The administration’s action was limited to a request rather than a legally enforceable order, and the controversy was resolved through an agreement involving both exports and imports.




  • 0 harmful
  • 1 neutral
  • 0 liberalising
Inception date: No inception date

Export-related non-tariff measure, nes

On April 2, 2020, President Trump signed an “Order Under the Defense Production Act Regarding 3M Company.” Invoking the president’s authority under the Defense Production Act of 1950 (DPA), a law that authorizes certain interventions in the production of goods that are deemed essential for the national defense, the order directs the Secretary of Homeland Security acting “through the Administrator of the Federal Emergency Management Agency” (FEMA) to “use any and all authority available under the Act to acquire, from any appropriate subsidiary or affiliate of 3M Company, the number of N-95 respirators that the Administrator determines to be appropriate.” The order makes no direct mention of any actions relating to imports or exports.

The 3M company responded on April 3 by issuing a press release in which it took issue with one aspect not of the order per se but the administration’s overall policy. More specifically, the company objected to suggestions that the administration reportedly communicated to the company over the March 28-29 weekend with respect to imports and exports of these respirators. While the company indicated its willingness to comply with the administration’s request “that 3M increase the amount of respirators we currently import from our overseas operations into the U.S.,” noting that it had already “secured approval from China to export to the U.S. 10 million N95 respirators manufactured by 3M in China,” it went on to state that —

The Administration also requested that 3M cease exporting respirators that we currently manufacture in the United States to the Canadian and Latin American markets. There are, however, significant humanitarian implications of ceasing respirator supplies to healthcare workers in Canada and Latin America, where we are a critical supplier of respirators. In addition, ceasing all export of respirators produced in the United States would likely cause other countries to retaliate and do the same, as some have already done. If that were to occur, the net number of respirators being made available to the United States would actually decrease. That is the opposite of what we and the Administration, on behalf of the American people, both seek.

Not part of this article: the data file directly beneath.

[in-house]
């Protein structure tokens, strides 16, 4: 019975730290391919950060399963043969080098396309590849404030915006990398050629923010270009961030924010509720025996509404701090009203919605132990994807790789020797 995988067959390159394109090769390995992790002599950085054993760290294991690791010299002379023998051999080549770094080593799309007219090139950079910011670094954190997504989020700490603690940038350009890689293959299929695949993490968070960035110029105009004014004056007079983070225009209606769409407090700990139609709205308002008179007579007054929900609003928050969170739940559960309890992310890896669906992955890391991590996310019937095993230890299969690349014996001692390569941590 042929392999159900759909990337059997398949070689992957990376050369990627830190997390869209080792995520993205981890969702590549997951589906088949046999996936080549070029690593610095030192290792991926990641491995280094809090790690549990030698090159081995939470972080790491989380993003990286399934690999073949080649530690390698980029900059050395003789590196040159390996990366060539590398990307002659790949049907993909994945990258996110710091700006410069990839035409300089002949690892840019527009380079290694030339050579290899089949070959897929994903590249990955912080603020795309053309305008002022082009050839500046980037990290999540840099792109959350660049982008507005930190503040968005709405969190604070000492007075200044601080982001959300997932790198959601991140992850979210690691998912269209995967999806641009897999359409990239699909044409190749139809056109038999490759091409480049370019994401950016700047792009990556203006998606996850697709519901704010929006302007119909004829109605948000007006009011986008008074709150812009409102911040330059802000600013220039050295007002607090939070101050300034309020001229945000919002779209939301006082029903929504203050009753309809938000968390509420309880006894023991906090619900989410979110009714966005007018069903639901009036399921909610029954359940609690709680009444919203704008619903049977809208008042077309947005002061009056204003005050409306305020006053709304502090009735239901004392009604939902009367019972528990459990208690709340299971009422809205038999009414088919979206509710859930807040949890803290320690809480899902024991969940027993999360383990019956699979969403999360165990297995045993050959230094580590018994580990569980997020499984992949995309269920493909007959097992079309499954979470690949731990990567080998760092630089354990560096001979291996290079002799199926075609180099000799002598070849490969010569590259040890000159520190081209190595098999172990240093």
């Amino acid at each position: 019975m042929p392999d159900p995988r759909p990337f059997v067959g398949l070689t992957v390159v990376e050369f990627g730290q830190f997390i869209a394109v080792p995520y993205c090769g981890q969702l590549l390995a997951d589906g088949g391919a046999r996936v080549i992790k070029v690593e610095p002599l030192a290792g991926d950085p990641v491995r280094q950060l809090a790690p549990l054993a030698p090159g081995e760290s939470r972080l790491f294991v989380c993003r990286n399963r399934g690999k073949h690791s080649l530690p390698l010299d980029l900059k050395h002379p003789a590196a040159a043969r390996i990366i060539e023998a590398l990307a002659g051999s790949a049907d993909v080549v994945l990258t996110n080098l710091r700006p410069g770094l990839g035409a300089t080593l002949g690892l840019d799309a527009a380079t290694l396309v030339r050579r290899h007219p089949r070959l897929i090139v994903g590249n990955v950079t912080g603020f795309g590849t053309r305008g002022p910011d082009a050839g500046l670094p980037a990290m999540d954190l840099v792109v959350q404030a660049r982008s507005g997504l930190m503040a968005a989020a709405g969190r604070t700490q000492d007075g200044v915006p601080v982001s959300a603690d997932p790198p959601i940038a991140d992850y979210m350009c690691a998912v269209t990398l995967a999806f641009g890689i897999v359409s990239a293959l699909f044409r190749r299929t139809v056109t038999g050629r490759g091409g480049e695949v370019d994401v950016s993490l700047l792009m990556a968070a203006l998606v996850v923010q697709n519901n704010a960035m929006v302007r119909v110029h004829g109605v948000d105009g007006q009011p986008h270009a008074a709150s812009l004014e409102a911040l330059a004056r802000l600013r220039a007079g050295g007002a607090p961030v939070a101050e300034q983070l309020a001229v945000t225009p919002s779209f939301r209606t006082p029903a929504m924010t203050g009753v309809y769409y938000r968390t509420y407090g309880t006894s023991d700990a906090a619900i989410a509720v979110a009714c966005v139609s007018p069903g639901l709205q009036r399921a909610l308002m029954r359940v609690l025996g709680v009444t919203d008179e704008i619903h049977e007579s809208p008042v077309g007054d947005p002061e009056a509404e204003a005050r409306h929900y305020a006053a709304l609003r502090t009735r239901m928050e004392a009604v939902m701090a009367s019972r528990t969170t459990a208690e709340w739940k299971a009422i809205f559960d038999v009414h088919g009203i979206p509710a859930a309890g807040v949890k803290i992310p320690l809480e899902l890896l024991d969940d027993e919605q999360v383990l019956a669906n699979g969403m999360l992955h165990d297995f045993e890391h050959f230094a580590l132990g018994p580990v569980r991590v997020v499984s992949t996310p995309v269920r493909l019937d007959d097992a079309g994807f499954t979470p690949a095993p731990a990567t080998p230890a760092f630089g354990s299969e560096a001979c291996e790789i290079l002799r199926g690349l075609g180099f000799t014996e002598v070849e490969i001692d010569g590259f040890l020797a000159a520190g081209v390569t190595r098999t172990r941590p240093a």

Insofar as this action appears to have taken the form of a request rather than an order, and the presidential order under the DPA does not explicitly deal with trade, the GTA characterizes the administration’s suggestion to 3M as an amber rather than a red (restrictive) measure. 

The controversy appeared to be resolved when on April 6, 2020 3M announced an agreement it reached with the Trump Administration "to import 166.5 million respirators over the next three months to support healthcare workers in the United States." The company's announcement observed that it and the administration had "worked together to ensure that this plan does not create further humanitarian implications for countries currently fighting the COVID-19 outbreak, and committed to further collaborate to fight price gouging and counterfeiting." In addition to 3M's pledge to import 166.5 million respirators over the next three months primarily from its manufacturing facility in China, the administration committed "to working to address and remove export and regulatory restrictions to enable this plan," which will "enable 3M to continue sending U.S. produced respirators to Canada and Latin America, where 3M is the primary source of supply."